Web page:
Passion knows no boundaries in the continuing story of an unforgettable ‘cougar-cub’ romance.
Orlando Locatelli. Restauranteur and rising TV star. Damaged, beautiful and oh so young.
Flick Burrows. 40-year-old actress. Ambitious, talented and also damaged. Despite the odds – age, background and a jealous step-mother – their love triumphed. But just as Orlando moves to London to cement their relationship, Flick is offered the opportunity of a lifetime: a starring role in an American TV drama.
Separated by an ocean, they are determined their love will survive. Soon Flick is thrown into the media spotlight and so is their affair. The claws are out. Insecure about her image, her age, her future with her unpredictable, secretive Orlando, when she receives mysterious, threatening letters Flick is driven to the edge of despair. And Orlando is fighting enemies much closer to home.
In a world where they are constantly watched, and destructive forces lie unseen, waiting to pounce, how can their love unfurl and grow? But intense passion is hard to stop and some souls are meant to be together, no matter what.
Sunday morning in Manhattan, late spring: a wide, tree-lined street; sunlight dappling through leaves; beautiful people walking dogs, clutching newspapers and coffee in paper cups. The most vibrant city on earth and it was mine for the taking. It should have been perfect.
I stood outside my rented apartment on West 14th and looked up toward Washington Square. I felt empty. Three-and-a-bit weeks had passed since I’d landed in the city that never sleeps and I was exhausted. Sleep had evaded me. Not because of the delights of New York and not because of a filming schedule of 13/14-hour days – hours necessary to complete a TV pilot with limited time. Sleep escaped me even when I had the chance to rest, when I lay in a way-too-big-for-one bed.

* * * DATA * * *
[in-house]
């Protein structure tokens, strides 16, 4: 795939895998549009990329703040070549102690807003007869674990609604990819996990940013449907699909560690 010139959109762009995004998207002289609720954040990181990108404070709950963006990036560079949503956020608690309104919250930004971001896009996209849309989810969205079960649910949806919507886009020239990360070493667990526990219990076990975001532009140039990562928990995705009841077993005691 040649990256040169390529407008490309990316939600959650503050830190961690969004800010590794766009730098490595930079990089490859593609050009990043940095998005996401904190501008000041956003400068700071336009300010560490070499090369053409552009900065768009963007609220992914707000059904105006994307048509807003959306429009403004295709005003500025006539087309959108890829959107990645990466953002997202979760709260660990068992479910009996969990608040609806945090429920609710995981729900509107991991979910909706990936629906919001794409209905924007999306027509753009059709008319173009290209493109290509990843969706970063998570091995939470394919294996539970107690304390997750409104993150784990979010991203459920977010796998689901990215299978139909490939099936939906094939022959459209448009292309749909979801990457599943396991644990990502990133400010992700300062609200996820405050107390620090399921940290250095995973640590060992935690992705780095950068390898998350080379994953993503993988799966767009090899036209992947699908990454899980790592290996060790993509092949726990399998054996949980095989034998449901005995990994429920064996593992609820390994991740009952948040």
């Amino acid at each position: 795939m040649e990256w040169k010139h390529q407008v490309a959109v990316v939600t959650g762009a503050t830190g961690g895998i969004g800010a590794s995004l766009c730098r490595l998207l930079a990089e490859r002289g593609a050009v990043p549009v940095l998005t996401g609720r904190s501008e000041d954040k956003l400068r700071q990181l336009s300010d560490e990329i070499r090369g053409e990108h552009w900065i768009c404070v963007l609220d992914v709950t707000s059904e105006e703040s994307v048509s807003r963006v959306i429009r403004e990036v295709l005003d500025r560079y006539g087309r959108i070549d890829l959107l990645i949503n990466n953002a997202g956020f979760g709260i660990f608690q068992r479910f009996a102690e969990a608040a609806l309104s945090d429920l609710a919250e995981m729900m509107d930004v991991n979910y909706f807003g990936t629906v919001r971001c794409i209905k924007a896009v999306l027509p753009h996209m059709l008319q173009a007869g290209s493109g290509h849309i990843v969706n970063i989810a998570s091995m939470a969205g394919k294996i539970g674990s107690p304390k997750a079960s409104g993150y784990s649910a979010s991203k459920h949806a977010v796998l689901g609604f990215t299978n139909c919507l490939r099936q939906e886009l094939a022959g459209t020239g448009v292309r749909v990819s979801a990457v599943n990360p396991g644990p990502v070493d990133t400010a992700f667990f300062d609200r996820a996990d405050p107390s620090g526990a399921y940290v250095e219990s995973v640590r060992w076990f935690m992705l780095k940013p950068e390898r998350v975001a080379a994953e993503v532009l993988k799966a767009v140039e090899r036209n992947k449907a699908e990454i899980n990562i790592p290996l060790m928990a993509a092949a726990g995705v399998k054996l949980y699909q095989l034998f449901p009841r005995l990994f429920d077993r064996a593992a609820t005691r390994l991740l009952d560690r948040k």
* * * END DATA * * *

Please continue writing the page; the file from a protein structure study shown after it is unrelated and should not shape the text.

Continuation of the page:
He was all I could think about; I missed him like crazy. More than I could have dreamt. In the dead hours, I conjured him: his dangerous, topaz-hazel eyes; his long, inky hair falling over caramel-coloured cheeks; his muscular chest; washboard abs; the curve of his peachy backside; his sexy, throaty laugh. His generosity, sense of humour, and intelligence. The quiet, mysterious part of him; the buried aggression, vulnerability, and grief. I missed all of it, him, like crazy. It was driving me nuts, wild, and the pain …
The pain was physical. I felt as if someone had smashed open my ribcage, torn out my beating heart and taken a bite before stuffing it back in my chest cavity. I ached, and when I thought about him in the long, dark hours my pulse rate rocketed, my breathing caught, and my heart palpitated. Anxiety attacks threatened. I kept a bottle of diazepam at my bedside.
Orlando’s absence was a shadow beside me, and it was only when I worked a scene, when Flick Burrows became someone else – a cop, a New Yorker, recently promoted over her husband, tackling vice in one of the most dangerous quarters of pre-Mayor Giuliani Manhattan: Alphabet City – that his shadow faded. Work had always offered respite. Respite from those ill-conceived infatuations in my youth, from the difficulties with my ex, Rafe. And, yes, it offered respite from Orlando. Just a little. Without work, I swear I would have driven myself insane.